Although “The Desperate Coach” only surveys college coaches, its findings largely reflect the culture and ideology of coaches in the professional setting as well. In the pro’s we hear about players coaches, but never activist coaches. They may be allies behind the scenes supportive privately for the sake of team chemistry or to shield themselves, but speaking out is rare. Certainly monetary considerations and the lack of stability in the professional leagues contribute to the reticence of outspoken coaches. But at the professional level, which has grown more prominent in the TV age and now overshadows much of the college landscape, the job description is inherently different. Coaches are tasked with being leaders, setting the tone for a team, and winning. They don’t have to recruit, mentor, and develop athletes in the same way college coaches do. Furthermore, fans and owners value winning more than anything else. As we’ve seen in the NFL with its handling of domestic violence and other issues, fans, owners, and even the commissioner care little about the off-field activity of athletes. Instead, they want their coaches to be workaholics, in control, and obsessed with winning. Politics, or any other kind of “distraction,” are believed to undermine the ultimate goal, deviating resources away from winning. These expectations of mono focused, hyper attentive coaches box them into a conservative framework, where the default is an aloof, disengaged, disciplinarian coach that snarls at any activity or question that challenges their authority or takes the focus off of trying to win.

To be sure, I am speaking in generalities here, but I think dozens of past and present coaches fit this bill. From past figures like Bear Bryant and John Mckay mentioned in the Sports Illustrated article to current coaches such as Bill Belichik, Mike Krzyzewski, and Bill Snyder, this culture remains an integral part of sports. Coaches continue to serves as respected public intellectual for their innovation, and organizational and schematic genius. We celebrate them as brilliant football minds and as molders of men. They often embody many of the qualities we respect and desire as apolitical and uniquely American — even though they aren’t. This why the legacy of these coaches, and others — such as Joe Paterno and Bobby Knight — are difficult to question. They are unequivocal leaders that achieved success; greatness.

I doubt many Americans would think the same of Gregg Popovich and Steve Kerr, though their records are impressive. Both have won five or more NBA championships. Popovich has five as head coach of the San Antonio Spurs while Kerr won five as a player (three with the Chicago Bulls and two with the San Antonio Spurs) and one as head coach of the Golden State Warriors. Maybe it is because the NBA is less of a “coaches’ game” than the NFL or college sports. Regardless, both coaches have emerged as a new type of public intellectual in the sports world. They’ve stripepd away  much of the conservative obstinance and cliches in favor of a more raw, straight-talk approach. While Popovich is known to be prickly with the media, he and Kerr have also offered many thoughtful comments on current social and political issues.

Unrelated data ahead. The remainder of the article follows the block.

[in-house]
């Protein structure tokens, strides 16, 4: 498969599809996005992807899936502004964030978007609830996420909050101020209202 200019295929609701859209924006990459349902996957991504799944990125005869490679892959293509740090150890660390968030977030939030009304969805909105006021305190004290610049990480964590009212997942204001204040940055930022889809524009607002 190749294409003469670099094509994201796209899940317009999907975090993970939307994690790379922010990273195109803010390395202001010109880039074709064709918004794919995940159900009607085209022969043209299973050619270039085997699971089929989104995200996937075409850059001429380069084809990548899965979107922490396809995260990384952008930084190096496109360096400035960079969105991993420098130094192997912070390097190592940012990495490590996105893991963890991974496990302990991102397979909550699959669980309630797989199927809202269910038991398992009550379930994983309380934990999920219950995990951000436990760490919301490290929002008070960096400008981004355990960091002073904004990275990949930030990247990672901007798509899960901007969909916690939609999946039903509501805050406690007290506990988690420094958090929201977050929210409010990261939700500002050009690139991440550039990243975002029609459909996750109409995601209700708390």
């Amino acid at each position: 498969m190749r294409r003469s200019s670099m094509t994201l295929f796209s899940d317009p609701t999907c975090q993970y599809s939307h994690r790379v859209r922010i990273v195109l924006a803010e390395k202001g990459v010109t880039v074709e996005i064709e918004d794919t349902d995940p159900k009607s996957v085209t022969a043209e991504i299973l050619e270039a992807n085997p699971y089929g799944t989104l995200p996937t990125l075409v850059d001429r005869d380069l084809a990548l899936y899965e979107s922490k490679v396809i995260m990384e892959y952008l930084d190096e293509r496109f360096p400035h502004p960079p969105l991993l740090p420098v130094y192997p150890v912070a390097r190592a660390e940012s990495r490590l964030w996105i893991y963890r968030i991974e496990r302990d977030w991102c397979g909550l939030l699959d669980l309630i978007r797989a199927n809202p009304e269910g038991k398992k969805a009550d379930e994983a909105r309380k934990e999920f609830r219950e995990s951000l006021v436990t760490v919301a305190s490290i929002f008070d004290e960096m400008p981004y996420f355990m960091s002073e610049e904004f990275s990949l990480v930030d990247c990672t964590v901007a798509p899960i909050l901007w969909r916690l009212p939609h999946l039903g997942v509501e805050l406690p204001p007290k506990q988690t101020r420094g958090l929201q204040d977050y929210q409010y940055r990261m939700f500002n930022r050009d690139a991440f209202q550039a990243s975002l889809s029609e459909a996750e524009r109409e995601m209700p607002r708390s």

Beyond their own comments, they are also supportive of players — like Kaepernick — who wish to speak out. As Popovich explained:

My players are engaged citizens who are fully capable of understanding what their values are, and what they think is appropriate and inappropriate, and what they feel strongly about. Whatever actions may or may not be taken are their decisions, and I’m not going to tell anyone ahead of time that if they don’t do A, B and C, they’re going to be gone or traded. I think that’s ignorant.

His comments starkly contrast from those of “The Desperate Coach,” conveying his respect for the players on his team as equals. He recognizes their intellectual ability and values their expression of it as an important part of who they are as individuals. Unlike other coaches, Popovich sees thinking, speaking, protesting as inherent parts of American life, rather than activities that must be monitored, policed, or reluctantly embraced due to Constitutional freedoms. At the heart of his statement is a deep trust in his players, a faith in their ability to think and act, to make decisions, and to be aware of the world around them. Popovich is fearless. He is not scared of his players ability to think or speak. He is not worried about them embarrassing him because he knows it is not about him.

Kerr also enjoys dialoguing with his players about important issues, and like Popovich, he respects their views. After Kaepernick began his protest, he told The Undefeated that he “talked to some of the guys” because they asked him about it. They wondered, “What does it mean to you?” he said, “I’ve kind of given them my opinion. We’ve shared thoughts. That’s kind of the way we do things around here.” “We like to talk about stuff, basketball or not,” Kerr continued, “It’s probably one of the best things that’s come out of the Kaepernick issue is that people are talking about it. It’s a good thing.”

Open communication is important to Kerr. It’s a part of deciding how to use your voice and when to take stand. The dialogue among coaches and players help them find the right balance. “It’s a tricky topic. Not the Kaepernick situation, but social activism in general,” Kerr explained. “There are a lot of fans out there that say, ‘Stick to sports. We’re trying to get away from this by watching your team play. I understand that. On the other hand, these guys have a voice.” Unlike coaches of the 1960s, Kerr sees sports as only one part of his players’ lives.